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Edit: I would appreciate some feedback/criticism instead of just down votes.

Let me explain it from the point of view of my users. My Chrome extension Plus Minus is quite popular ( https://chrome.google.com/webstore/detail/pidkbnhjgdngcfcaik... ) and has some pretty hard-core users. Before the new change, my extension enabled users to mark posts as read (by collapsing them to one-line like most email UI), allowed you to control which circles showed up in your stream, and allowed numerous UI customizations (widen the stream, fade out the distracting right sidebar etc.)

Last night at 1am I updated my extension because a minor G+ change broke it. This morning I got flooded by notifications because the entire G+ UI changed and my extension broke again. G+ users installed Plus Minus because they truly felt G+ lacked some key features they found necessary. Plus Minus allowed hiding users from specific circles before G+ made a feature to adjust per-circle weight on the main stream. Try using the old or new G+ on a wide LCD and notice the large empty spaces where content should be.

Users do not care if I'm not using the official API or directly making changes to the DOM. They only care that my extension works well enough to improve their G+ experience. The philosophical question here is whether a website owner should encourage, discourage, or be ambivalent towards 3rd parties that improve a user's experience via client-side plugins. Everyone supports data-sharing via REST APIs, why not client-UI? Having a decent TOS for the UI API (don't hide ads, don't auto-post etc.) should help keep it respectable.

Reddit has RES which drastically improves the user experience. I haven't seen any official support for it, though neither have I seen any official opposition. What I have seen are users who go ecstatic when they find out about RES. Why doesn't reddit say how they feel about RES? Why don't they support it via official UI-handles? Why can't G+, FB, and other large sites do the same? Greasemonkey is too greasy. Why not officially encourage UI-improvements?

To put it bluntly, I think I can significantly improve on the G+ interface for a typical power-user because my incentives are vastly different from Google's. I don't want the big Hangout feature all up in my face, regardless of how amazing it is. I would rather see better/more content and filter it well. My 10k+ users feel the same. Should Google support me in any way? I don't expect them to but it would be nice.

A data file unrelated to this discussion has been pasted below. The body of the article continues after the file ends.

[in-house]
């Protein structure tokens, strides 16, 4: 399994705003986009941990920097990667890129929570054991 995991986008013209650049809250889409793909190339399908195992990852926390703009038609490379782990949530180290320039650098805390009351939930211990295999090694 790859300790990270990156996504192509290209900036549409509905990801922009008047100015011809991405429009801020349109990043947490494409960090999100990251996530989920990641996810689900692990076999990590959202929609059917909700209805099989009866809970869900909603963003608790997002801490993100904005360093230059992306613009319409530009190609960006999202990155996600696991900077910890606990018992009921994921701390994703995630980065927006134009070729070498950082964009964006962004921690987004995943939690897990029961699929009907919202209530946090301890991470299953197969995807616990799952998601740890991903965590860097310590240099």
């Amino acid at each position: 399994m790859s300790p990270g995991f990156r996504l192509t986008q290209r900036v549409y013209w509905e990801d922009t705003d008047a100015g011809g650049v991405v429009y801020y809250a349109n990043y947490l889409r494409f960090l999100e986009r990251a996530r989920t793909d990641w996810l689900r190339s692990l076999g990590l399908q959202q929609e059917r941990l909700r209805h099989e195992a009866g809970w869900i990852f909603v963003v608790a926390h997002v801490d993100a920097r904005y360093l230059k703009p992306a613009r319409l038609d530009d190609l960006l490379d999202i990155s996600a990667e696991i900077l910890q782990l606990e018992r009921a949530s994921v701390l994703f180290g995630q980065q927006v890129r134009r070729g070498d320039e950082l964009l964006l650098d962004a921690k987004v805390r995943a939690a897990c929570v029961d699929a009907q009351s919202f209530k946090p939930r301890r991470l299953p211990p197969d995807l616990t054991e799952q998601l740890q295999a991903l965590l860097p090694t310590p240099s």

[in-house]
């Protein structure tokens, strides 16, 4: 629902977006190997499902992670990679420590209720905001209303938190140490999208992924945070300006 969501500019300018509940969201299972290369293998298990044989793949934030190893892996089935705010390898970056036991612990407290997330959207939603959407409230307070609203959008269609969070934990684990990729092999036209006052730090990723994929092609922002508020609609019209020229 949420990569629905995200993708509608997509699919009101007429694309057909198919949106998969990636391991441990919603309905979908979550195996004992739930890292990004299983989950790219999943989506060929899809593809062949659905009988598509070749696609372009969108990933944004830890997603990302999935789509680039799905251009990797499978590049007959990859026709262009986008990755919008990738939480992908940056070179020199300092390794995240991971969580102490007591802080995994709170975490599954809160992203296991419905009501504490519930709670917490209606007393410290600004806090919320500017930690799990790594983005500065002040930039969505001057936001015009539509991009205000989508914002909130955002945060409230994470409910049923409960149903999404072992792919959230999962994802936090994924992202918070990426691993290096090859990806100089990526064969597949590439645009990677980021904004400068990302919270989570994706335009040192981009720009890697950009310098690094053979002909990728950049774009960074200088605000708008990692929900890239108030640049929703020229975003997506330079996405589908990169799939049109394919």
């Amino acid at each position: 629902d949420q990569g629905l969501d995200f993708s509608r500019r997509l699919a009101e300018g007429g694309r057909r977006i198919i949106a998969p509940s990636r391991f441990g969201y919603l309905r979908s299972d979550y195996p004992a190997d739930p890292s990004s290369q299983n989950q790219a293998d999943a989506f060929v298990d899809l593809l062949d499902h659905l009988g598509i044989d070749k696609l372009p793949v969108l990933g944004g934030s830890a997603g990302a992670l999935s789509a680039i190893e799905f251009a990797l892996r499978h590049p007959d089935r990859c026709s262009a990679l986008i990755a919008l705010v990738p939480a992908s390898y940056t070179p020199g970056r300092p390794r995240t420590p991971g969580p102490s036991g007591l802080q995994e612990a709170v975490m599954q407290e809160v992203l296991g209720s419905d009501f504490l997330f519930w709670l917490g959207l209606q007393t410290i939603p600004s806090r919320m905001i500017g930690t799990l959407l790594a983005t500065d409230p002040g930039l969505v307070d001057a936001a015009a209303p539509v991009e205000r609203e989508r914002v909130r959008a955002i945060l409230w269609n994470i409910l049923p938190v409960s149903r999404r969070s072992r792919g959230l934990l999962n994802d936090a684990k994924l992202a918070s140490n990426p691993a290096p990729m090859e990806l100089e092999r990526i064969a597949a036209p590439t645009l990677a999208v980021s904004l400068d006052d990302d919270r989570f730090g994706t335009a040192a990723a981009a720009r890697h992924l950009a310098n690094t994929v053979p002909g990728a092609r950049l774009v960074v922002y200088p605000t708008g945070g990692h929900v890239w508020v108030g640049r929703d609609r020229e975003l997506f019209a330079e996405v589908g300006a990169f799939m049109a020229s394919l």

Just like Mohamed, I spent a considerable amount of my personal time on a free extension to improve Google's social platform on Google's web browser. I have nothing to gain from this except kind words from strangers. Yet I feel I have helped G+ in a small way. When my extension does not work, I don't feel like browsing G+. My users have said the same thing to me repeatedly, publicly. So while 10k user is statistically negligible for Google, there are many extensions out there and extension-loving power-users make a significant portion of G+ early-adopters and frequent posters. Maybe Google no longer has to worry about early-adopters and is going straight for the masses. Again, not my right to judge. I'm just saying I spent a lot of effort on making a piece of software loved by tens of thousands and instantly, it's all gone to waste. Mohamed has 100x my users so I can understand his frustration.




Here is some criticism:

1. Your extension overpromises to users its abilities. You are responsible for that, not the users. You make no comment in your extension's description that it relies on undocumented, unsupported DOM manipulation.

2. The "fundamental question" has been answered many times over: website owners are (rightfully) ambivalent to such extensions. If you want one, great, but don't complain to us when it breaks. This is exactly what Mohamed is doing.

3. Even a million users is insignificant to G+, so it is fallacious to say that you or Mohamed "helped" G+. You optimized it for a certain subset of users.

It's decently obnoxious and entitled to think that Google should be beholden to people doing things without any contract, or even any offer, of support. This is pretty much the same rabble-rabble-rabble that appeared when Kevin Rose shut down Oink: "I used your service, you owe me." Except it's "I wrote an extension, you owe me." Google doesn't owe you anything, and it certainly doesn't owe unsupported extensions knowledge that would otherwise be under NDA.


Let me explain: if you're going to rely on something as brittle and unreliable as the DOM for your extension, expect it to break. It's like building a house out of sticks, proclaiming "users don't care if my house is durable", and complaining when it falls apart.


> When my extension does not work, I don't feel like browsing G+. My users have said the same thing to me repeatedly, publicly.

Look at this from Google's perspective: they would like to improve the G+ interface for the users that don't want/need/know how to use your extension (i.e. the majority of their users). How else are they to do this - they cannot consult with extension developers on every change they make. Nothing would ever get done.

As your extension relies on scraping the DOM, you cannot expect to have stability, especially with Google's tenacity with their UI updates to Google+. You took the risk, and unfortunately, it involved more work than you would have liked.




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